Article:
Battered Woman Syndrome is recognized in the psychological community as a subcategory of post-traumatic stress disorder. Women experiencing this syndrome often show shame, guilt, or a false sense of responsibility for the abuse they have endured, in addition to typical PTSD symptoms; so, it is typically treated as a more complex form of PTSD.
Women who experience Battered Woman Syndrome often move through a few stages as they process their abuse:
- Denial (Justification or minimizing the abuse; “It’s not that serious.”)
- Guilt (“If I were more supportive, this wouldn’t happen.”)
- Enlightenment (Realization that she does not deserve to be abused.)
- Assigning Responsibility (Recognition that the other person is responsible for the abuse; this is often when a woman tries to leave the relationship.)
To make matters even more complicated, Battered Woman Syndrome often presents as a cycle. Women may take months or years to move beyond the second or third stage – if they ever do at all.
Emily Heird, a Licensed Professional Counselor and founder of Knoxville Counseling Services, says that on average a woman will attempt to leave her abuser 7 times before she is successful. In many cases, the abuser has kept her so isolated that she faces a lack of access to resources. Logistically speaking, she really can’t easily leave. To top it off, an abusive partner may threaten harm or death toward her or her children as a means of instilling fear of leaving.
Heird says there are many signs of possible abuse, and each comes with an increased risk of Battered Woman Syndrome:
- Limited access to money, transportation, or credit cards
- A partner who constantly contacts them through texting, phone calls, etc. (a victim may have an anxious response to these communications)
- A partner who is constantly putting them down, being critical of them in front of others, and/or dominating conversations
- Constant self-disparaging statements; taking the blame for things that aren’t their fault; appear to have no self-esteem or self-confidence
- Withdrawal from friends and family
- Unexplained injuries, sometimes covered by seasonally inappropriate clothing
Therapy is an important resource because therapists are trained to objectively assess the dynamics of a relationship and look for signs of domestic violence. Heird recalls a client who was having marital problems, and who reported that her husband had told her she was crazy. The client assigned their problems to her own laziness, but Heird knew she had a full-time job and also took care of the housework, so that seemed illogical. Heird asked if she was concerned about possible psychological abuse, and the client admitted that she was. Heird says, “I was relieved I asked the question because she (due to the abuse) was questioning her own reality of the situation and was not certain I would believe her if she brought it up herself.”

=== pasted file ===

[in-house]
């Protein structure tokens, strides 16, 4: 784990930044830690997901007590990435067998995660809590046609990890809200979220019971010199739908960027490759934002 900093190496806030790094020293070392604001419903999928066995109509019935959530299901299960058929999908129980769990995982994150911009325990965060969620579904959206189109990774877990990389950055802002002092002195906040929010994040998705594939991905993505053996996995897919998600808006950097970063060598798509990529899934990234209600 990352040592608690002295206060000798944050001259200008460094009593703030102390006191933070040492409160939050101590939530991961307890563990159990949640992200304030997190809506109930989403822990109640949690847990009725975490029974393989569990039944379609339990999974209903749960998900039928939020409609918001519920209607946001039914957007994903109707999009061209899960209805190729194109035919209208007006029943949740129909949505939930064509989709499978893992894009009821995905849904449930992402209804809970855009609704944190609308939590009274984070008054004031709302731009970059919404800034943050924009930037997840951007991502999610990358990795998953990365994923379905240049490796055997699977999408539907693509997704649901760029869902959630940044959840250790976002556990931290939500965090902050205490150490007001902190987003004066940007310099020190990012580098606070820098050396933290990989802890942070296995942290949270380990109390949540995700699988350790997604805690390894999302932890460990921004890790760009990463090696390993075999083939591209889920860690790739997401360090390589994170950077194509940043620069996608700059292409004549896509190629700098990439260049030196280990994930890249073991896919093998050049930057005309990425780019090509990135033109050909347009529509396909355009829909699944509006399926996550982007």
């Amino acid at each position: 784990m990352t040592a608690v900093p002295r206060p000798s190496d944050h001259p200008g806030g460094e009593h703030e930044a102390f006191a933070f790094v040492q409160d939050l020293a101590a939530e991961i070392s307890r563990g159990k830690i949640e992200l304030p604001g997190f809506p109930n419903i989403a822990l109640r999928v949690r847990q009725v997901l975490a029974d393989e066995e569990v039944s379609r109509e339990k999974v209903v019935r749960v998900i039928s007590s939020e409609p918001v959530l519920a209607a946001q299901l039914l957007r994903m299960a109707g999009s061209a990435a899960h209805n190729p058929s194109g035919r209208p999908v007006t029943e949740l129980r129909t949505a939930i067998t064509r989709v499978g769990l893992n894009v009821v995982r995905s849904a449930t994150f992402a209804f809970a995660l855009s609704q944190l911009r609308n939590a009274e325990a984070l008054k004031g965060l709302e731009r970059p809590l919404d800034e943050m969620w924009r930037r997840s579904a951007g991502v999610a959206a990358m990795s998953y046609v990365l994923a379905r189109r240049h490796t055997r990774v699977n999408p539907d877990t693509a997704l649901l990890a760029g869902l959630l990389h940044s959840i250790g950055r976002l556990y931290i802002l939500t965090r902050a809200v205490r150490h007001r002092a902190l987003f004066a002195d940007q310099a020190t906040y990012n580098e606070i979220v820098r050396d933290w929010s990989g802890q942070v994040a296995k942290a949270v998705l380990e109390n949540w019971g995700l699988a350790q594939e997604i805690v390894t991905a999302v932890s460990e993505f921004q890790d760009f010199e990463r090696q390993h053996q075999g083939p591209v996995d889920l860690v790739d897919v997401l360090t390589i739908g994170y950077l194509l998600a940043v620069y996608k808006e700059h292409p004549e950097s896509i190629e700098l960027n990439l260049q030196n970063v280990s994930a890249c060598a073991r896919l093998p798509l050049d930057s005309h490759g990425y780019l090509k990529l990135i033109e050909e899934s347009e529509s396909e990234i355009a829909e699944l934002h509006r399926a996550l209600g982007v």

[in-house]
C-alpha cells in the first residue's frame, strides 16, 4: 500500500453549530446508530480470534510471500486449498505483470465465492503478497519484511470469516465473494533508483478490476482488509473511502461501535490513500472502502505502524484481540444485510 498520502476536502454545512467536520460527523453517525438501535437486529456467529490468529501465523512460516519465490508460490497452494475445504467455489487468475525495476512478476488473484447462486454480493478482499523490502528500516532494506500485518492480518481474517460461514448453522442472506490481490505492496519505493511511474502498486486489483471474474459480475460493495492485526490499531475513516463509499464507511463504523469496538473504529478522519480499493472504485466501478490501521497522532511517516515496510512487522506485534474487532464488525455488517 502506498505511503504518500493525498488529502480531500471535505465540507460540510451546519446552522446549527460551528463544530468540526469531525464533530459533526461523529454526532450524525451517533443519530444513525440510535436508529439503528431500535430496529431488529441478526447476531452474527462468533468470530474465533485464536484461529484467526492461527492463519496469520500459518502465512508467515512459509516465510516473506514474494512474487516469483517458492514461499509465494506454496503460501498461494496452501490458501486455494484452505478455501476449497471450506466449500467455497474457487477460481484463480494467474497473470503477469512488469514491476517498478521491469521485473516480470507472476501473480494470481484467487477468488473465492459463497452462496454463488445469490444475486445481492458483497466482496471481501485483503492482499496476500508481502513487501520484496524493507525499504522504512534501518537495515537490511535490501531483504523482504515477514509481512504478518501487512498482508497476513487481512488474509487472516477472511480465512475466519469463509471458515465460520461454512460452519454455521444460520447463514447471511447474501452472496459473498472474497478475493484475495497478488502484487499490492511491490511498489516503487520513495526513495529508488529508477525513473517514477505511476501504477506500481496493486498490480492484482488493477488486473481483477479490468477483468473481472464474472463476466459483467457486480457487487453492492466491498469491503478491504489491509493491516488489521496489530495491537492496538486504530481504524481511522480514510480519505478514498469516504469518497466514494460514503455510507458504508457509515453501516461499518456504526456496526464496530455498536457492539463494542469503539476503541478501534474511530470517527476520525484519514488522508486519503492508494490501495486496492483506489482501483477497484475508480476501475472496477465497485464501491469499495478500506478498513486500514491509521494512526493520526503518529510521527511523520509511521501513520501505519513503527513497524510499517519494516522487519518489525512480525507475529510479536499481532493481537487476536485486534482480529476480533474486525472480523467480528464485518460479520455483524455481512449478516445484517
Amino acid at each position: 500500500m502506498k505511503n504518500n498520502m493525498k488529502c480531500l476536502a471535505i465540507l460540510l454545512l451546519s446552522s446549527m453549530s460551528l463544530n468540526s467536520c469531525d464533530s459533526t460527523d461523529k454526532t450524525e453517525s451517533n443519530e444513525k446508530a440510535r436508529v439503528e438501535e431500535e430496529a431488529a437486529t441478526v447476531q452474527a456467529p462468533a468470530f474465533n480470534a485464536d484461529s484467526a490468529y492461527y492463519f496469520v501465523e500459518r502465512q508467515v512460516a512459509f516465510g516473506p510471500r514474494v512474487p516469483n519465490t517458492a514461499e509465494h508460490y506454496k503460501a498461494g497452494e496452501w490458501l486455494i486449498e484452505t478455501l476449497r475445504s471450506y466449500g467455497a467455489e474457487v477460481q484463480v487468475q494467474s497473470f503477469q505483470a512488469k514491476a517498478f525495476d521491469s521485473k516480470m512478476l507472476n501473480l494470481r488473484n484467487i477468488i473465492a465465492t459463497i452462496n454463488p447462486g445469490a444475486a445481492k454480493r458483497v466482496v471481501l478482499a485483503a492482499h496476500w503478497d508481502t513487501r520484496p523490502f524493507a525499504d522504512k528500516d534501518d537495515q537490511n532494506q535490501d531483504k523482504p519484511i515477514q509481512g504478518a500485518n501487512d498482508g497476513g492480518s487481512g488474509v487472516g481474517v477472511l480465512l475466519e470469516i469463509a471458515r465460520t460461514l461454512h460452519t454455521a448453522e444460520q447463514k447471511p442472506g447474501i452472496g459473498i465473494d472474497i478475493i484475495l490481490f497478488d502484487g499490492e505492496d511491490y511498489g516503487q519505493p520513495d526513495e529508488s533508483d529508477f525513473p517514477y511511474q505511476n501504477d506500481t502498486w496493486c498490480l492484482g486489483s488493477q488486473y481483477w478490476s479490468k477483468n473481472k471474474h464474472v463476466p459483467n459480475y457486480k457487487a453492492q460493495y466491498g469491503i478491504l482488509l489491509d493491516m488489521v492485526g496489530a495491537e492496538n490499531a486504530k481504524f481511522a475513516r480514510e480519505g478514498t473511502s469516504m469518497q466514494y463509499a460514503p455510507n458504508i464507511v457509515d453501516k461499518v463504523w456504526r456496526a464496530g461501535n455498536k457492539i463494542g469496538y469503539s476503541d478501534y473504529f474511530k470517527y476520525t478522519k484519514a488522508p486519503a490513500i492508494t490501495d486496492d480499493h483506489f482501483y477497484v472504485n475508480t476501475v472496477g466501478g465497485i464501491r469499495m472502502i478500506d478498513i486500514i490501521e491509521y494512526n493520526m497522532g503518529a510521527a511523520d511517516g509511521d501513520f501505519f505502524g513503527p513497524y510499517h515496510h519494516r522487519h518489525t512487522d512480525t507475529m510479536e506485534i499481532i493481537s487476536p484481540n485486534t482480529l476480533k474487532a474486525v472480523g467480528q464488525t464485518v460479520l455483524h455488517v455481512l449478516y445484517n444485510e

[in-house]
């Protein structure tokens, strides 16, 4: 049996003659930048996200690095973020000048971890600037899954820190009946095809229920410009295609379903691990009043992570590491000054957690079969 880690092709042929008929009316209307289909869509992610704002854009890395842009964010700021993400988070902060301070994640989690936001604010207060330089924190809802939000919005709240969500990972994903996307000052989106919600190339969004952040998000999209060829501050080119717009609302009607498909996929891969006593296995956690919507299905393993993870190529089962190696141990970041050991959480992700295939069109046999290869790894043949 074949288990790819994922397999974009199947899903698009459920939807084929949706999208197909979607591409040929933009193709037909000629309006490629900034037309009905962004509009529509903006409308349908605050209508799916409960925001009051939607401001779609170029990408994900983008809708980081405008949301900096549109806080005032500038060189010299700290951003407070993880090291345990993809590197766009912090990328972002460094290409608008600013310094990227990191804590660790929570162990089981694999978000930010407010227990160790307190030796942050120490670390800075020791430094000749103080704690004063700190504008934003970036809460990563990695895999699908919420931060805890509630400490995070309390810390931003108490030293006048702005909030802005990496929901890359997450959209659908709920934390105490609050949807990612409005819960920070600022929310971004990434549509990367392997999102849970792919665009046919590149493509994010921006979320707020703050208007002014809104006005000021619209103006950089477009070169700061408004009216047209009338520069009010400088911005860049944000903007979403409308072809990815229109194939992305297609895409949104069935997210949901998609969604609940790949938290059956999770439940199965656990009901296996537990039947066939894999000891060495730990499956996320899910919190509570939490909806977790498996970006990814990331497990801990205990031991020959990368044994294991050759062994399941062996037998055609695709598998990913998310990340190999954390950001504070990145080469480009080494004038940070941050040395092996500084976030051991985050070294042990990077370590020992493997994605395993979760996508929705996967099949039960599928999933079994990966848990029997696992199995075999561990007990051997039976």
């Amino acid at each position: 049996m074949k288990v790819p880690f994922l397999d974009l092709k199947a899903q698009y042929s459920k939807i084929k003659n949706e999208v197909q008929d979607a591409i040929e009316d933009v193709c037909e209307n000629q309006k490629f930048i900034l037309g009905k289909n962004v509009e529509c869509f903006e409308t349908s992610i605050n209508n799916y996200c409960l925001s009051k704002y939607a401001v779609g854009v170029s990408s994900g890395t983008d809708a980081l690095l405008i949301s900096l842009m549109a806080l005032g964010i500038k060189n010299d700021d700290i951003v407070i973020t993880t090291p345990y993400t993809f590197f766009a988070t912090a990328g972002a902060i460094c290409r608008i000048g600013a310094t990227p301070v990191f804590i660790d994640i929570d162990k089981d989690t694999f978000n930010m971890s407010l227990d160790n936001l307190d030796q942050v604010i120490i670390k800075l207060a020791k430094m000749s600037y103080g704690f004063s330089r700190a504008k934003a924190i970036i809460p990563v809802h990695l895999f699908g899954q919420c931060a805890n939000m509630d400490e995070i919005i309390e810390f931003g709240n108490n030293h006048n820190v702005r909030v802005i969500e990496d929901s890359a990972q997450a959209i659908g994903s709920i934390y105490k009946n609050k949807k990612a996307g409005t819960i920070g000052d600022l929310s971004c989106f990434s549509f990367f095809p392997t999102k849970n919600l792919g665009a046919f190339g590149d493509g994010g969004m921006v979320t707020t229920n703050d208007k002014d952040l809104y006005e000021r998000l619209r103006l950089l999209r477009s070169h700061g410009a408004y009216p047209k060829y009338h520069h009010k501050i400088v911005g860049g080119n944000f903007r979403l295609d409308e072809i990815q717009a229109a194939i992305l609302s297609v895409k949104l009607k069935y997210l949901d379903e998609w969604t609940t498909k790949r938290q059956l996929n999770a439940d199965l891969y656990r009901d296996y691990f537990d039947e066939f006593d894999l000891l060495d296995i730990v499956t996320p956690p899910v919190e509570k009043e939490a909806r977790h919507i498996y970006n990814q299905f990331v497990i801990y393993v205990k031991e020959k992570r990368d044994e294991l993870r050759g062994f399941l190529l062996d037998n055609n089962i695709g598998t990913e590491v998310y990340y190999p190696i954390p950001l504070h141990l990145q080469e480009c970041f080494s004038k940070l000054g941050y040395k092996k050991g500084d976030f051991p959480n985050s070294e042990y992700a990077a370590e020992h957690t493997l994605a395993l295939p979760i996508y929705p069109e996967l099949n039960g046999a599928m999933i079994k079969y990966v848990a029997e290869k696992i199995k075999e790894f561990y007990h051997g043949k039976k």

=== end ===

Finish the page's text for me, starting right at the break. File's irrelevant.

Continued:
From this story, we can see that victims of abuse sometimes act in ways that seem irrational to outsiders. They may recant their story, change details of the story in order to hide or minimize the abuse, or wait a very long time to report it.
So what can you do if we think someone you care about is being subjected to abuse or is experiencing Battered Woman Syndrome?
- Heird advises that you listen and be supportive. Acknowledge they are in a very difficult and scary situation and reassure them that they are not alone. Let them know the abuse is not their fault. Believe them and validate their experience.
- Respect their decisions regarding staying or leaving and don’t be judgmental about it. Don’t tell them what they “should do” or what you would do, because it is far easier to say that from the outside.
- Find ways to help empower them to make their own decisions. Build up their confidence and self-esteem.
- Understand that if they end the relationship, they will still be mourning the end of it and may still feel sad and lonely. Be supportive and understanding.
- Help them create a safety plan and identify resources in the community to help. Offer to go to places with them as a support system.
- Remember that you cannot “rescue” them. As difficult as it is to see someone you love and care about in an abusive relationship, ultimately the decision for what they are going to do is up to them. We are more likely to be invested in decisions if we make them ourselves. Continue to support them and offer resources and help.
Held Law Firm tries to remain conscious of the fact that some of our clients may be leaving an abusive relationship or dealing with Battered Woman Syndrome. We work with an extensive network of counselors while striving to be a strong, effective, and sensitive advocate for anyone experiencing abuse at the hands of a partner or family member.
If you want to know what to expect when trying to escape an abusive situation, here is some basic information about what to do and the resources you have available. The Knoxville area’s confidential 24-hour Family Violence Helpline is 865-521-6336. The Sexual Assault Center of East Tennessee is also a confidential 24-hour number and can be reached at 865-521-6336. The sexual assault crisis line is 865-521-6336.
Blog by Faith Held. Information on Emily Heird's practice can be found at www.knoxvillecounselingservices.com.